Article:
Smart tags can be deployed using any of the standard deployment methods currently used for COM objects. Policy templates can deploy smart tags automatically. For more information on using policy templates, see the Office Resource Kit (ORK). A systems management product like Microsoft Systems Management Server can also be used, or smart tags can be distributed via the Web. Office XP applications also include a More Smart Tags button on the smart tags tab of the AutoCorrect Options dialog box (found under the Tools | AutoCorrect Options | Smart Tags tab), which allows users to download new smart tags from Microsoft. Administrators can turn the More Smart Tags function off or redirect it to a server on their own network using administrative policy.

Many organizations want to make use of third-party or internally developed smart tags. Microsoft highly recommends that such smart tags be digitally signed using a certification authority such as Verisign.

Updating Smart Tags

A document that contains smart tags will contain an XML data island that identifies the string that the smart tag recognizes. Another data island will usually contain a property called the Download URL; the smart tag developer can direct the user to this URL for updates to their smart tags. Network administrators can override this URL using administrative policy and direct all requests for smart tags to another location. This will typically be the case when the user is behind a firewall. By placing the smart tags that users need on a server inside the firewall, the network administrator removes any possibility of a user downloading foreign and potentially harmful code.

Security Considerations

Once a smart tag has been deployed, users still have control over how smart tags work on their computer systems through settings in Microsoft Word 2002, Excel 2002 and Outlook® 2002. These settings are part of the macro security settings and can be found in the macro security settings under the Tools | Macro | Security… menu.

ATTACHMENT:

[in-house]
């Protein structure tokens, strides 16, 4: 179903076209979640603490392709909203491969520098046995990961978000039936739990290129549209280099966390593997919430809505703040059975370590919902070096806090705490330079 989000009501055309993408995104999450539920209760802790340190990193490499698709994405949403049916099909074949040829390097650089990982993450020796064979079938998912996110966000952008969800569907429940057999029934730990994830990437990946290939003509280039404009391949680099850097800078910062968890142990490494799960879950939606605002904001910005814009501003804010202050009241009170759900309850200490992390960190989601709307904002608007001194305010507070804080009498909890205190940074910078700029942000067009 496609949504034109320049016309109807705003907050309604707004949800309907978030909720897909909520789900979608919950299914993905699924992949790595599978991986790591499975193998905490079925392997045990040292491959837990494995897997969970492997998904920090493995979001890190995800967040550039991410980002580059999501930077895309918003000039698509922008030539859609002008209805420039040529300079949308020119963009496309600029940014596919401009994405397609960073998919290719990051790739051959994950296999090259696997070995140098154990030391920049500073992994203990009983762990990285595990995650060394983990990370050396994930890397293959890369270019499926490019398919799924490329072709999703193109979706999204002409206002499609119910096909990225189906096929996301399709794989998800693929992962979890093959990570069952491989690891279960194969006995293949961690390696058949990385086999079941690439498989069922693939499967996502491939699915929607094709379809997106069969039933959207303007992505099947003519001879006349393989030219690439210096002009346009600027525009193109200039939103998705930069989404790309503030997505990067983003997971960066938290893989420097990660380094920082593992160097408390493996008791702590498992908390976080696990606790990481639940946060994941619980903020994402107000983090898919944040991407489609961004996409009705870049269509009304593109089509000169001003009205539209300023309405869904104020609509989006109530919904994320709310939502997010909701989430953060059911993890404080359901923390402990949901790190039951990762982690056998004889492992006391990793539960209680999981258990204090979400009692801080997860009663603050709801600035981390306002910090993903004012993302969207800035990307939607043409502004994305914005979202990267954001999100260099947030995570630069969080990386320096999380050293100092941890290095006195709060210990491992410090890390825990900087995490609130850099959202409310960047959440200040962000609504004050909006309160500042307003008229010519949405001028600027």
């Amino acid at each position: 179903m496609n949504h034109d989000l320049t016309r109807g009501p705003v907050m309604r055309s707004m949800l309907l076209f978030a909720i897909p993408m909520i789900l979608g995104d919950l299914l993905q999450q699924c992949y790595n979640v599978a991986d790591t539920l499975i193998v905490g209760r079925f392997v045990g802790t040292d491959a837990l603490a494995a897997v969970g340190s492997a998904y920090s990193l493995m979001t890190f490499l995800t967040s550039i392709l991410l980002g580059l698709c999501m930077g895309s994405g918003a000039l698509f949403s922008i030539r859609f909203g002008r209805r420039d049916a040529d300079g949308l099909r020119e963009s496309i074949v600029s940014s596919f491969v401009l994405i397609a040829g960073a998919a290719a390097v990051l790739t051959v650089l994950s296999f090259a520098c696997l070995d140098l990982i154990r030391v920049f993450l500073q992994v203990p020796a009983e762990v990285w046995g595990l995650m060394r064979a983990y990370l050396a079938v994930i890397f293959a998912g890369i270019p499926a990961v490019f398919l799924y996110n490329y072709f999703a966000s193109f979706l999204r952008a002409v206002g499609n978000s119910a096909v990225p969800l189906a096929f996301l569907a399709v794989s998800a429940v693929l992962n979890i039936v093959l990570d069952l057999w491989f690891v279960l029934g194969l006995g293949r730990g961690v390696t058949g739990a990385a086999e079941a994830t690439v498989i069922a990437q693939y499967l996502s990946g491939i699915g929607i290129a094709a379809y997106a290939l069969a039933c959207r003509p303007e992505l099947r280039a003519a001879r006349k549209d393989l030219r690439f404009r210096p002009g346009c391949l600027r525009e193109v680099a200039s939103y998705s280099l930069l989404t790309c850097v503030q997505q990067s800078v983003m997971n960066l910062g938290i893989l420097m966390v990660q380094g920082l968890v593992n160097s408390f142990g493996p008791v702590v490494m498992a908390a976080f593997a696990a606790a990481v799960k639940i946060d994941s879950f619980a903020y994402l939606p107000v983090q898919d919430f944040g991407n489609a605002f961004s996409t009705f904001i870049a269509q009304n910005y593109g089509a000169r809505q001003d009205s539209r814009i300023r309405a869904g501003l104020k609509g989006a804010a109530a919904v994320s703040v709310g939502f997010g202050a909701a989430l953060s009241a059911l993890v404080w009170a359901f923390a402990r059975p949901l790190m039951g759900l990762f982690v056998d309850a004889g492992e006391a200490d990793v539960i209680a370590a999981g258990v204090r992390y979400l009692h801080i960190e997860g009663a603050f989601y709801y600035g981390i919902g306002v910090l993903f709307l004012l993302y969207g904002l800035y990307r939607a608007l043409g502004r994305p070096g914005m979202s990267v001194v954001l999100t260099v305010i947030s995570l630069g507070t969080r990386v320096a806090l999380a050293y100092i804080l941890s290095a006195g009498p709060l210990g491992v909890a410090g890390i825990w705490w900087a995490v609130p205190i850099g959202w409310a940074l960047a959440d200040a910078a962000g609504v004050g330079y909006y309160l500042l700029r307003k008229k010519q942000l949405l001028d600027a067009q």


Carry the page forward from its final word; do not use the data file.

• Macro Security Level
    Figure 1 presents the Security Level dialog. This setting tells the application whether a Low, Medium, or High security level is desired.

    Figure 1. Security Level dialog

  • Trusted Sources
    Figure 2 presents the Trusted Sources dialog. The Trust all installed add-ins and templates checkbox, found on the Trusted Sources tab, tells the application to load custom smart tags into memory that have been installed by the user, regardless if the smart tag DLL was signed. This checkbox is checked on by default. This box may be unchecked by the user or by administrative policy if more control over macro security is desired.

    Figure 2. Trusted Sources dialog

The Trust Diagram

The trust diagram in Table 1 explains exactly how Office XP will handle a custom smart tag that is installed on a user system. How Office XP handles the system will depend on the following variables:

  • Is Trust all installed add-ins and templates checked on?
    This setting is checked on by default.
  • Is the smart tag digitally signed?
    Microsoft strongly recommends that all developers sign their smart tags with a certification authority such as Verisign.
  • Is the smart tag from a trusted source?
    The application is capable of identifying sources that the user or an administrator as identified as trustworthy. This could be the user's own organization, for internally developed smart tags, or another company, such as Microsoft.

Results

Depending on these settings, Office XP will handle the smart tag in one of the following ways. Office XP will:

  • Load the smart tag into memory silently
    The smart tag loads into memory without user intervention or prompting.
  • Present the digital signature prompt
    The user will be asked to accept the smart tag that has been digitally signed. This dialog includes a checkbox that allows the user to identify the source of this smart tag as a source that should be trusted in the future. This is the same dialog given to all digitally signed add-ins and is not specific to only smart tags.
  • Not load the smart tag into memory
    The smart tag does not load into memory. This is done silently without any user acknowledgement or dialog.
  • Prompt the user to enable macro
    This dialog box warns the user that the current document contains macros. The user may choose to enable macros in the current document, in which case any smart tags will be loaded, or to disable them, in which case they will not load into memory. Unless the user changes their security settings, they will see this dialog box every time they open a document containing smart tags.